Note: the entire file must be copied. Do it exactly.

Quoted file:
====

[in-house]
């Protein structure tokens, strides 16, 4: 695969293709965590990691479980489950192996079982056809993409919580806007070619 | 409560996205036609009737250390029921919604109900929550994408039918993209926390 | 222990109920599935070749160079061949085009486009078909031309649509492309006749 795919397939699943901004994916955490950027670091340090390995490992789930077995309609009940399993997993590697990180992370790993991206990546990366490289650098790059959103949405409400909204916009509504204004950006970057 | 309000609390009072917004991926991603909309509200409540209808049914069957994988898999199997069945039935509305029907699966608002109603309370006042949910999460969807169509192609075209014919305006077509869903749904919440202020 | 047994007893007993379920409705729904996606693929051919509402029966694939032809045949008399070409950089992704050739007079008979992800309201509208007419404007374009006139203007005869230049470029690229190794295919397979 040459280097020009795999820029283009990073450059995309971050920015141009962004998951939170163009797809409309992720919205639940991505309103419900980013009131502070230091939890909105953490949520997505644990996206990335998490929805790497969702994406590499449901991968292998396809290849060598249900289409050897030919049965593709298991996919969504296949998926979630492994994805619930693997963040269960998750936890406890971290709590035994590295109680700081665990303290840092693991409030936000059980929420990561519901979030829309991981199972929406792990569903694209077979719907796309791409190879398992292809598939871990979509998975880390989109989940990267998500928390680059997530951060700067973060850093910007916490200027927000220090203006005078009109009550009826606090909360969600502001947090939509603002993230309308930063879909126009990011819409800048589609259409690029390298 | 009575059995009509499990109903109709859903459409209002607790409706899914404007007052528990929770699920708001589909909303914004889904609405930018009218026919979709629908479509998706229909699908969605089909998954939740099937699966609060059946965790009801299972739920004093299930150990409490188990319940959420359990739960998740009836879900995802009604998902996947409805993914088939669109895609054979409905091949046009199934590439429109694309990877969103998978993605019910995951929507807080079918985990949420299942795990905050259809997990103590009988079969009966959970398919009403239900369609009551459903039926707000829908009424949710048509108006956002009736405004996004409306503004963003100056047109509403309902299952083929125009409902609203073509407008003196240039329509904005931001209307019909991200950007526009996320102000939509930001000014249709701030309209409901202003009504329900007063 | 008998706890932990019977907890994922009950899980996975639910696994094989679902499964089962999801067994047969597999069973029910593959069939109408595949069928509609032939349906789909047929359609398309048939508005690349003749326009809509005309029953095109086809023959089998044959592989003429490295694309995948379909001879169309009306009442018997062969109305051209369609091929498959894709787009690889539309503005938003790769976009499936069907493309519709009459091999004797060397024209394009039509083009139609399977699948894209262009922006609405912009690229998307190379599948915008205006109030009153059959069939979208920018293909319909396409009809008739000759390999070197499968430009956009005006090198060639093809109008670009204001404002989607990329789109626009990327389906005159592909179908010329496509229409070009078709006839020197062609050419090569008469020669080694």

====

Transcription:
[in-house]
């Protein structure tokens, strides 16, 4: 695969293709965590990691479980489950192996079982056809993409919580806007070619 | 409560996205036609009737250390029921919604109900929550994408039918993209926390 | 222990109920599935070749160079061949085009486009078909031309649509492309006749 795919397939699943901004994916955490950027670091340090390995490992789930077995309609009940399993997993590697990180992370790993991206990546990366490289650098790059959103949405409400909204916009509504204004950006970057 | 309000609390009072917004991926991603909309509200409540209808049914069957994988898999199997069945039935509305029907699966608002109603309370006042949910999460969807169509192609075209014919305006077509869903749904919440202020 | 047994007893007993379920409705729904996606693929051919509402029966694939032809045949008399070409950089992704050739007079008979992800309201509208007419404007374009006139203007005869230049470029690229190794295919397979 040459280097020009795999820029283009990073450059995309971050920015141009962004998951939170163009797809409309992720919205639940991505309103419900980013009131502070230091939890909105953490949520997505644990996206990335998490929805790497969702994406590499449901991968292998396809290849060598249900289409050897030919049965593709298991996919969504296949998926979630492994994805619930693997963040269960998750936890406890971290709590035994590295109680700081665990303290840092693991409030936000059980929420990561519901979030829309991981199972929406792990569903694209077979719907796309791409190879398992292809598939871990979509998975880390989109989940990267998500928390680059997530951060700067973060850093910007916490200027927000220090203006005078009109009550009826606090909360969600502001947090939509603002993230309308930063879909126009990011819409800048589609259409690029390298 | 009575059995009509499990109903109709859903459409209002607790409706899914404007007052528990929770699920708001589909909303914004889904609405930018009218026919979709629908479509998706229909699908969605089909998954939740099937699966609060059946965790009801299972739920004093299930150990409490188990319940959420359990739960998740009836879900995802009604998902996947409805993914088939669109895609054979409905091949046009199934590439429109694309990877969103998978993605019910995951929507807080079918985990949420299942795990905050259809997990103590009988079969009966959970398919009403239900369609009551459903039926707000829908009424949710048509108006956002009736405004996004409306503004963003100056047109509403309902299952083929125009409902609203073509407008003196240039329509904005931001209307019909991200950007526009996320102000939509930001000014249709701030309209409901202003009504329900007063 | 008998706890932990019977907890994922009950899980996975639910696994094989679902499964089962999801067994047969597999069973029910593959069939109408595949069928509609032939349906789909047929359609398309048939508005690349003749326009809509005309029953095109086809023959089998044959592989003429490295694309995948379909001879169309009306009442018997062969109305051209369609091929498959894709787009690889539309503005938003790769976009499936069907493309519709009459091999004797060397024209394009039509083009139609399977699948894209262009922006609405912009690229998307190379599948915008205006109030009153059959069939979208920018293909319909396409009809008739000759390999070197499968430009956009005006090198060639093809109008670009204001404002989607990329789109626009990327389906005159592909179908010329496509229409070009078709006839020197062609050419090569008469020669080694």